“Boris Karloff['s] ... Frustrated Performance As The Monster Is At Once Recognizable, Touching, Unnerving, And Nuanced.”
A stirring grand-guignol type of picture, one that aroused so much excitement at the Mayfair yesterday that many in the audience laughed to cover their true feelings.
Mordaunt Hall - New York Times
One of the most deservedly famous and chilling horror films of all time.
Don Druker - Chicago Reader
Maximum of stimulating shock is there, but the thing is handled with subtle change of pace and shift of tempo that keeps attention absorbed to a high voltage climax.
Alfred Rushford Greason - Variety
As much as the later movies diluted the character of the Frankenstein creature, nothing could blunt the impact made by Karloff in the role of the most memorable movie monster of all time.
James Berardinelli - ReelViews
[Whale] did it in the Grand Guignol manner, with as many queer sounds, dark corners, false faces and cellar stairs as could possibly be inserted.
- TIME Magazine
...a watchable yet consistently uneven horror flick that feels long even at 70 minutes...
David Nusair - Reel Film Reviews
The film has a touching, almost childlike humanity that allowed audiences to actually identify with the monster.
Jeffrey M. Anderson - Combustible Celluloid
Classic monster movie still electrifies.
Teresa Talerico - Common Sense Media
Frankenstein is a horror film that turns (miraculously) into an existential tale of man's fear of abandonment
Dan Jardine - Slant Magazine
If it isn't the best American horror film of the 1930s, that's only because the extremely gifted director James Whale wasn't done with the franchise quite yet.
Tim Brayton - Antagony & Ecstasy
The genius of all this beauty is that it truly is chillingly scary.
Cole Abaius - Film School Rejects
From the standpoint of the story, cast, direction and photography the picture is sure to rate with the greatest in picturedom.
- Boxoffice Magazine
Beautiful photography, a heartbreaking story, and iconic moments from beginnning to end. Absolutely unmissable.
Kim Newman - Empire Magazine
A masterpiece of vintage horror. Entertaining, creepy and stylish.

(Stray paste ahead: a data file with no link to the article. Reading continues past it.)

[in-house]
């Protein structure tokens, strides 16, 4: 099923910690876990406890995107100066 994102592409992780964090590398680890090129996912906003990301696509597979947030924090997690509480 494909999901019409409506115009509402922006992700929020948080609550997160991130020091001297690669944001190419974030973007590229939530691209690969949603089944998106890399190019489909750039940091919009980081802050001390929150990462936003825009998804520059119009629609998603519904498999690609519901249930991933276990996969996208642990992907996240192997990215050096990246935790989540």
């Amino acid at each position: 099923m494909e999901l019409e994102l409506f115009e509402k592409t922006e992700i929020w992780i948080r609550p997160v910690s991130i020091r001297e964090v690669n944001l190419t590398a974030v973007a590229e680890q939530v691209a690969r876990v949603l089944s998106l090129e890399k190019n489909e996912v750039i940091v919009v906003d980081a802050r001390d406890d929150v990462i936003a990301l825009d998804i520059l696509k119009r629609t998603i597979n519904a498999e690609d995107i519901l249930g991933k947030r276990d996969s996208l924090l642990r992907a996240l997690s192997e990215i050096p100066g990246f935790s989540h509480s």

Cole Smithey - ColeSmithey.com
Neil Cohen - Echo Magazine
Frankenstein's psychological inquiries remain both striking and potent, its morality-lined narrative brimming with existential hurdles on both ends of the scale.
Rob Humanick - Projection Booth
Stefan Birgir Stefansson - sbs.is
Now a classic part of scream culture.
Christopher Null - Filmcritic.com
The film is unique in Whale's work in that the horror is played absolutely straight, and it has a weird fairytale beauty not matched until Cocteau made La Belle et la Bete.
- Time Out
...crude but famously iconic version of Shelley's novel, which featured Karloff under 50 pounds of makeup, costume and platform boots the Spice Girls could only dream of.
Thomas Delapa - Boulder Weekly
Kevin N. Laforest - Montreal Film Journal
The monster may seem campy today, but there are still occasional subtleties.
Leo Goldsmith - Not Coming to a Theater Near You
The high tide of Universal horror. Hail Karloff.
John Wirt - Advocate (Baton Rouge, LA)
Emanuel Levy - EmanuelLevy.Com
Without question the film's defining moment comes from the actual revelation of the legendary monster itself.
Frank Wilkins - ReelTalk Movie Reviews
Frank Swietek - One Guy's Opinion
Nell Minow - Movie Mom at Yahoo! Movies
Charming, spooky, and magical at once.
Jake Euker - Filmcritic.com
Rich Cline - Shadows on the Wall
Greg Maki - Star-Democrat (Easton, MD)
An essential classic.
Victoria Alexander - FilmsInReview.com
Carol Cling - Las Vegas Review-Journal
Jeffrey Westhoff - Northwest Herald (Crystal Lake, IL)
Here Whale emerges in full flower%u2014the stage director in love with the theatrical and drunk on the possibilities of film.
Ken Hanke - Mountain Xpress (Asheville, NC)
Jeffrey M. Anderson - San Francisco Examiner
This is the one that became the classic and best known Frankenstein picture.
Dennis Schwartz - Ozus' World Movie Reviews
Brian J. Arthurs - Beach Reporter (Southern California)
Genuine old-school horror movie excellence ... and the sequel is even better!
Scott Weinberg - eFilmCritic.com
Still a startling film about the borders between genius and madness, science and atrocity.
MaryAnn Johanson - Flick Filosopher
The classic and definitive monster/horror film.
Tim Dirks - Tim Dirks' The Greatest Films
This early sound chiller is still a great film of its genre.
- TV Guide's Movie Guide